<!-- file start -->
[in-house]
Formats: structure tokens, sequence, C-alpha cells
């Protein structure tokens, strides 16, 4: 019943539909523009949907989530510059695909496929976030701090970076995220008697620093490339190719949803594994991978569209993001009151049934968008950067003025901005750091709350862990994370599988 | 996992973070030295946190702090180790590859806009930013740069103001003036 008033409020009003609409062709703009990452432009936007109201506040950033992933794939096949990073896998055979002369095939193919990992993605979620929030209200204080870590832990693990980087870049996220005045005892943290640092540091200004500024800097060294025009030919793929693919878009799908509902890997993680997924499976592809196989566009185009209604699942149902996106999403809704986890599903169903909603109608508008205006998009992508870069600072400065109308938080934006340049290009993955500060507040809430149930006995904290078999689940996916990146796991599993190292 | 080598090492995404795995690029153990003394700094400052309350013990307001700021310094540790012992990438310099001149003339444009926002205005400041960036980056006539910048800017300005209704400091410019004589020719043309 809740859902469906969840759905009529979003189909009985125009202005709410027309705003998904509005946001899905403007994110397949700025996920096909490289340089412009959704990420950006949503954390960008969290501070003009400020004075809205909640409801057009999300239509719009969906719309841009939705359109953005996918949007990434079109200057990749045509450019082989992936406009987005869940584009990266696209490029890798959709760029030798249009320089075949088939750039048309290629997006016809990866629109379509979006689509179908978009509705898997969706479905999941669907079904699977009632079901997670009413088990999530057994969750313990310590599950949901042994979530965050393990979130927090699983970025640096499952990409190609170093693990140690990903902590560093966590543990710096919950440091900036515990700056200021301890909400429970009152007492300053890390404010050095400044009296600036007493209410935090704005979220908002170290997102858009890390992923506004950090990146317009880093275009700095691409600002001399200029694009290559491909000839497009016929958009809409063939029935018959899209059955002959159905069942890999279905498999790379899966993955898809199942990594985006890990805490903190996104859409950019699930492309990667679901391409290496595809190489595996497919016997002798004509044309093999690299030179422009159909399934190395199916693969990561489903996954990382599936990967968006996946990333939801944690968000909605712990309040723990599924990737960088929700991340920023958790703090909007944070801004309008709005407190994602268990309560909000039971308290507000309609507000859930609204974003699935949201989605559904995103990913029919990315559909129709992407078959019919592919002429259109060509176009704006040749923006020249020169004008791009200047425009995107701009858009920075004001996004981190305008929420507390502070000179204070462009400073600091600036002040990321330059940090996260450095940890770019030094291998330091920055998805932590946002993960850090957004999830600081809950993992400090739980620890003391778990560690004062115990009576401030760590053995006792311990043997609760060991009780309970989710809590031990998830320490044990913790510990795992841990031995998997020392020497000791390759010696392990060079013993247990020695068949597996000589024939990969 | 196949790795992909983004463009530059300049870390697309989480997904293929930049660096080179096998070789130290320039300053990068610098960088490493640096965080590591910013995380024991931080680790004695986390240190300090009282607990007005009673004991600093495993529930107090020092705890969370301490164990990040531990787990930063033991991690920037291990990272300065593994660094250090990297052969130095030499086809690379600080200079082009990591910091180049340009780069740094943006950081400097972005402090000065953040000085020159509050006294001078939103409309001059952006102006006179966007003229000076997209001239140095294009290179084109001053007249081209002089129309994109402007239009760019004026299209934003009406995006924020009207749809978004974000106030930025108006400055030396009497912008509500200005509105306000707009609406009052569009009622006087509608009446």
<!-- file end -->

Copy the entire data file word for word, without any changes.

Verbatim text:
[in-house]
Formats: structure tokens, sequence, C-alpha cells
């Protein structure tokens, strides 16, 4: 019943539909523009949907989530510059695909496929976030701090970076995220008697620093490339190719949803594994991978569209993001009151049934968008950067003025901005750091709350862990994370599988 | 996992973070030295946190702090180790590859806009930013740069103001003036 008033409020009003609409062709703009990452432009936007109201506040950033992933794939096949990073896998055979002369095939193919990992993605979620929030209200204080870590832990693990980087870049996220005045005892943290640092540091200004500024800097060294025009030919793929693919878009799908509902890997993680997924499976592809196989566009185009209604699942149902996106999403809704986890599903169903909603109608508008205006998009992508870069600072400065109308938080934006340049290009993955500060507040809430149930006995904290078999689940996916990146796991599993190292 | 080598090492995404795995690029153990003394700094400052309350013990307001700021310094540790012992990438310099001149003339444009926002205005400041960036980056006539910048800017300005209704400091410019004589020719043309 809740859902469906969840759905009529979003189909009985125009202005709410027309705003998904509005946001899905403007994110397949700025996920096909490289340089412009959704990420950006949503954390960008969290501070003009400020004075809205909640409801057009999300239509719009969906719309841009939705359109953005996918949007990434079109200057990749045509450019082989992936406009987005869940584009990266696209490029890798959709760029030798249009320089075949088939750039048309290629997006016809990866629109379509979006689509179908978009509705898997969706479905999941669907079904699977009632079901997670009413088990999530057994969750313990310590599950949901042994979530965050393990979130927090699983970025640096499952990409190609170093693990140690990903902590560093966590543990710096919950440091900036515990700056200021301890909400429970009152007492300053890390404010050095400044009296600036007493209410935090704005979220908002170290997102858009890390992923506004950090990146317009880093275009700095691409600002001399200029694009290559491909000839497009016929958009809409063939029935018959899209059955002959159905069942890999279905498999790379899966993955898809199942990594985006890990805490903190996104859409950019699930492309990667679901391409290496595809190489595996497919016997002798004509044309093999690299030179422009159909399934190395199916693969990561489903996954990382599936990967968006996946990333939801944690968000909605712990309040723990599924990737960088929700991340920023958790703090909007944070801004309008709005407190994602268990309560909000039971308290507000309609507000859930609204974003699935949201989605559904995103990913029919990315559909129709992407078959019919592919002429259109060509176009704006040749923006020249020169004008791009200047425009995107701009858009920075004001996004981190305008929420507390502070000179204070462009400073600091600036002040990321330059940090996260450095940890770019030094291998330091920055998805932590946002993960850090957004999830600081809950993992400090739980620890003391778990560690004062115990009576401030760590053995006792311990043997609760060991009780309970989710809590031990998830320490044990913790510990795992841990031995998997020392020497000791390759010696392990060079013993247990020695068949597996000589024939990969 | 196949790795992909983004463009530059300049870390697309989480997904293929930049660096080179096998070789130290320039300053990068610098960088490493640096965080590591910013995380024991931080680790004695986390240190300090009282607990007005009673004991600093495993529930107090020092705890969370301490164990990040531990787990930063033991991690920037291990990272300065593994660094250090990297052969130095030499086809690379600080200079082009990591910091180049340009780069740094943006950081400097972005402090000065953040000085020159509050006294001078939103409309001059952006102006006179966007003229000076997209001239140095294009290179084109001053007249081209002089129309994109402007239009760019004026299209934003009406995006924020009207749809978004974000106030930025108006400055030396009497912008509500200005509105306000707009609406009052569009009622006087509608009446």